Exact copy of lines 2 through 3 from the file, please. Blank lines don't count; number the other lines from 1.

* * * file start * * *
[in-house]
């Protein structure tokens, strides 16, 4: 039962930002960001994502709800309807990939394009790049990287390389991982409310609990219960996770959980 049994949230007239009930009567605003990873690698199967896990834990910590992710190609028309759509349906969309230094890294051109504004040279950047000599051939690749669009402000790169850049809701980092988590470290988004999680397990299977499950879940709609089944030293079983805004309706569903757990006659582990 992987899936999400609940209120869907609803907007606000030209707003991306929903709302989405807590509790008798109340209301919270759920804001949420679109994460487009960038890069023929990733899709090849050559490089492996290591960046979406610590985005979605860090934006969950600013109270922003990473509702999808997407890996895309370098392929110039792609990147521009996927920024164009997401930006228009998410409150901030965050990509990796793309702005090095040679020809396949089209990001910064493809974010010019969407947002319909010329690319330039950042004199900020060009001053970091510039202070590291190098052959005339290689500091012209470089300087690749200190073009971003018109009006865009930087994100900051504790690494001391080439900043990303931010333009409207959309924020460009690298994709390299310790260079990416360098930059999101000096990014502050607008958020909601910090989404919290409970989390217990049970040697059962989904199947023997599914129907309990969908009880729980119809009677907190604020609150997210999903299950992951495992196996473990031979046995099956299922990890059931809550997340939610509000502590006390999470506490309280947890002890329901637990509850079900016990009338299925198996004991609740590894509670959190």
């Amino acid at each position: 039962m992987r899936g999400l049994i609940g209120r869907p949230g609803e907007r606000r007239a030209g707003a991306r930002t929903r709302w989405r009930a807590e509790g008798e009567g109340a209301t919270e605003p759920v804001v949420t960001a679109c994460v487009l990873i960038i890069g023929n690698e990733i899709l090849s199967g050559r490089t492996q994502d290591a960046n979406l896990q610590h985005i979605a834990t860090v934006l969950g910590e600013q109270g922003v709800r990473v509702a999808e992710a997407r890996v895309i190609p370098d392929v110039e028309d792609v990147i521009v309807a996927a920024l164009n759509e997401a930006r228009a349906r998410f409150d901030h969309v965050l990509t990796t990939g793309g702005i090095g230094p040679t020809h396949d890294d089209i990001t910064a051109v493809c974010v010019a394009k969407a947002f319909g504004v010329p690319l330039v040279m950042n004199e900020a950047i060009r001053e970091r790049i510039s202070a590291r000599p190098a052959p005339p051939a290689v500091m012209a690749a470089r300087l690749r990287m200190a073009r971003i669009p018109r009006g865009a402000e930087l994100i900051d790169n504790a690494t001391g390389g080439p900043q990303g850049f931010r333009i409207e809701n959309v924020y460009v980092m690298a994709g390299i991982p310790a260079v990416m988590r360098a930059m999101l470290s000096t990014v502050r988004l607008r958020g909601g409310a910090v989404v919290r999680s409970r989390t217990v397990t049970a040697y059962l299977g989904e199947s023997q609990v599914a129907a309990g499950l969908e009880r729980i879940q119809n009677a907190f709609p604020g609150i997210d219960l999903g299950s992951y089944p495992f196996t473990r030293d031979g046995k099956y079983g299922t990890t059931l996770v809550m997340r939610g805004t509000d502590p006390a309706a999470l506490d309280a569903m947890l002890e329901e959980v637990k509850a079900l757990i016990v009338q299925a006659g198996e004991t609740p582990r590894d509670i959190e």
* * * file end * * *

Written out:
């Protein structure tokens, strides 16, 4: 039962930002960001994502709800309807990939394009790049990287390389991982409310609990219960996770959980 049994949230007239009930009567605003990873690698199967896990834990910590992710190609028309759509349906969309230094890294051109504004040279950047000599051939690749669009402000790169850049809701980092988590470290988004999680397990299977499950879940709609089944030293079983805004309706569903757990006659582990 992987899936999400609940209120869907609803907007606000030209707003991306929903709302989405807590509790008798109340209301919270759920804001949420679109994460487009960038890069023929990733899709090849050559490089492996290591960046979406610590985005979605860090934006969950600013109270922003990473509702999808997407890996895309370098392929110039792609990147521009996927920024164009997401930006228009998410409150901030965050990509990796793309702005090095040679020809396949089209990001910064493809974010010019969407947002319909010329690319330039950042004199900020060009001053970091510039202070590291190098052959005339290689500091012209470089300087690749200190073009971003018109009006865009930087994100900051504790690494001391080439900043990303931010333009409207959309924020460009690298994709390299310790260079990416360098930059999101000096990014502050607008958020909601910090989404919290409970989390217990049970040697059962989904199947023997599914129907309990969908009880729980119809009677907190604020609150997210999903299950992951495992196996473990031979046995099956299922990890059931809550997340939610509000502590006390999470506490309280947890002890329901637990509850079900016990009338299925198996004991609740590894509670959190």
């Amino acid at each position: 039962m992987r899936g999400l049994i609940g209120r869907p949230g609803e907007r606000r007239a030209g707003a991306r930002t929903r709302w989405r009930a807590e509790g008798e009567g109340a209301t919270e605003p759920v804001v949420t960001a679109c994460v487009l990873i960038i890069g023929n690698e990733i899709l090849s199967g050559r490089t492996q994502d290591a960046n979406l896990q610590h985005i979605a834990t860090v934006l969950g910590e600013q109270g922003v709800r990473v509702a999808e992710a997407r890996v895309i190609p370098d392929v110039e028309d792609v990147i521009v309807a996927a920024l164009n759509e997401a930006r228009a349906r998410f409150d901030h969309v965050l990509t990796t990939g793309g702005i090095g230094p040679t020809h396949d890294d089209i990001t910064a051109v493809c974010v010019a394009k969407a947002f319909g504004v010329p690319l330039v040279m950042n004199e900020a950047i060009r001053e970091r790049i510039s202070a590291r000599p190098a052959p005339p051939a290689v500091m012209a690749a470089r300087l690749r990287m200190a073009r971003i669009p018109r009006g865009a402000e930087l994100i900051d790169n504790a690494t001391g390389g080439p900043q990303g850049f931010r333009i409207e809701n959309v924020y460009v980092m690298a994709g390299i991982p310790a260079v990416m988590r360098a930059m999101l470290s000096t990014v502050r988004l607008r958020g909601g409310a910090v989404v919290r999680s409970r989390t217990v397990t049970a040697y059962l299977g989904e199947s023997q609990v599914a129907a309990g499950l969908e009880r729980i879940q119809n009677a907190f709609p604020g609150i997210d219960l999903g299950s992951y089944p495992f196996t473990r030293d031979g046995k099956y079983g299922t990890t059931l996770v809550m997340r939610g805004t509000d502590p006390a309706a999470l506490d309280a569903m947890l002890e329901e959980v637990k509850a079900l757990i016990v009338q299925a006659g198996e004991t609740p582990r590894d509670i959190e």